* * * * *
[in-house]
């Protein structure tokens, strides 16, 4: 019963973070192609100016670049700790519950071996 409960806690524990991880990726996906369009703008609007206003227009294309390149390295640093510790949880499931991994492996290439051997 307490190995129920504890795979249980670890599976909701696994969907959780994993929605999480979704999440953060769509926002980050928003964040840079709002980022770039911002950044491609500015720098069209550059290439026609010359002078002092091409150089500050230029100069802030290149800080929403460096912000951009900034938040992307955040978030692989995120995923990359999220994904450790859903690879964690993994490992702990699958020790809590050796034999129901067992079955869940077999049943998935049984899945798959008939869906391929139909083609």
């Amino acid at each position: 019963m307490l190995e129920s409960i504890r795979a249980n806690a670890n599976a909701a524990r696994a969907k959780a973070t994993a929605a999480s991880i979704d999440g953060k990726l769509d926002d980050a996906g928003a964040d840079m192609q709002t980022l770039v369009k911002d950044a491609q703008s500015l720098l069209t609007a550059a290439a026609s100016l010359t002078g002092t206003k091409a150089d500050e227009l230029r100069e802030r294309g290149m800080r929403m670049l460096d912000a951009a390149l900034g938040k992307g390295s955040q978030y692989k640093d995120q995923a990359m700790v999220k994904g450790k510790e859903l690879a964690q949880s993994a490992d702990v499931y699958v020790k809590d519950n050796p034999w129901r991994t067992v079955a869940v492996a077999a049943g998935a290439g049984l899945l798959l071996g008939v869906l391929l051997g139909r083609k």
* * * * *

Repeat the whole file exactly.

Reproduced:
[in-house]
């Protein structure tokens, strides 16, 4: 019963973070192609100016670049700790519950071996 409960806690524990991880990726996906369009703008609007206003227009294309390149390295640093510790949880499931991994492996290439051997 307490190995129920504890795979249980670890599976909701696994969907959780994993929605999480979704999440953060769509926002980050928003964040840079709002980022770039911002950044491609500015720098069209550059290439026609010359002078002092091409150089500050230029100069802030290149800080929403460096912000951009900034938040992307955040978030692989995120995923990359999220994904450790859903690879964690993994490992702990699958020790809590050796034999129901067992079955869940077999049943998935049984899945798959008939869906391929139909083609």
């Amino acid at each position: 019963m307490l190995e129920s409960i504890r795979a249980n806690a670890n599976a909701a524990r696994a969907k959780a973070t994993a929605a999480s991880i979704d999440g953060k990726l769509d926002d980050a996906g928003a964040d840079m192609q709002t980022l770039v369009k911002d950044a491609q703008s500015l720098l069209t609007a550059a290439a026609s100016l010359t002078g002092t206003k091409a150089d500050e227009l230029r100069e802030r294309g290149m800080r929403m670049l460096d912000a951009a390149l900034g938040k992307g390295s955040q978030y692989k640093d995120q995923a990359m700790v999220k994904g450790k510790e859903l690879a964690q949880s993994a490992d702990v499931y699958v020790k809590d519950n050796p034999w129901r991994t067992v079955a869940v492996a077999a049943g998935a290439g049984l899945l798959l071996g008939v869906l391929l051997g139909r083609k």